Baby Sleep Routines: Separating Fact from Fiction 

October 06, 2016
Baby Sleep Routines: Separating Fact from Fiction

Routines are another of those hot topics that are often shrouded in misunderstanding.

In part, this is because routines have become synonymous with the ‘Cry it Out’ philosophy.

Many people assume that babies that are put onto a routine are left to cry themselves to sleep or are instead left being hungry because it is simply not the “specified” time for feeding.

This couldn’t be further from the truth!

What Exactly is a Routine?

A better way to think about a routine is to consider this as simply a natural rhythm or pattern for your day.

The brain has a very sophisticated internal clock that governs almost everything that we do - including what the best time is for us to engage in different activities.

clocks milky
This “body clock” dictates when we sleep and rise, when we eat and when digestion occurs. It regulates body temperature, hormone secretion and a range of other physiological processes.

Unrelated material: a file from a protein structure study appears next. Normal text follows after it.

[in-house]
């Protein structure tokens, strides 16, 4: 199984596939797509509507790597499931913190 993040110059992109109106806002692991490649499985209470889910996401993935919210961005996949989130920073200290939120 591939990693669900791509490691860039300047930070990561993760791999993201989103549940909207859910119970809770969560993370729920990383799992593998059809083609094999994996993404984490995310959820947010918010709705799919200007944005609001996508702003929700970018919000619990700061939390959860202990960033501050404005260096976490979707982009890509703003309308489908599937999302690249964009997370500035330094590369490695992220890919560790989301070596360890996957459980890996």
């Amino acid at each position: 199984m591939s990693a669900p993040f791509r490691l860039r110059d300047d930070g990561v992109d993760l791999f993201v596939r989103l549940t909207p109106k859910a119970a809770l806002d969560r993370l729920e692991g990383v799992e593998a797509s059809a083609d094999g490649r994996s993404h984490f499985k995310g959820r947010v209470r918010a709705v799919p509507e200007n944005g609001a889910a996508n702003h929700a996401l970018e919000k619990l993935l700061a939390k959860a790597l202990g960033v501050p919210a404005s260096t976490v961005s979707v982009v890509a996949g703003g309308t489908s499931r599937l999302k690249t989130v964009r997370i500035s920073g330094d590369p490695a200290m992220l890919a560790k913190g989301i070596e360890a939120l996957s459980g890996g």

A routine is a way to harness these natural cycles of alertness and feeding so that sleep happens at the right time when the body is ready for sleep and feeding occurs at optimal intervals to allows for good milk/food intake - which in turn leads to longer stretches of sleep.

What are the Benefits of a Routine?

Have you ever scheduled something during the day like a swimming class and then worried about whether your child will be too sleepy to attend – or will be too cranky at the time – or, alternatively, will be perfectly ready to go?

A routine means that you are empowered as you will know when your child is going to be ready for sleep.

This in turn then helps you make decisions about when to do certain things during the day.

You can make appointments for when the baby is awake, or go for walks with friends while the baby is sleeping in his pram.

Another great thing about routines is that while you have to put in some upfront effort to establish them, once you have a regular routine in place, you can break it every now and again without any major ramifications.

In other words, you’ll have a good understanding of your baby’s limits.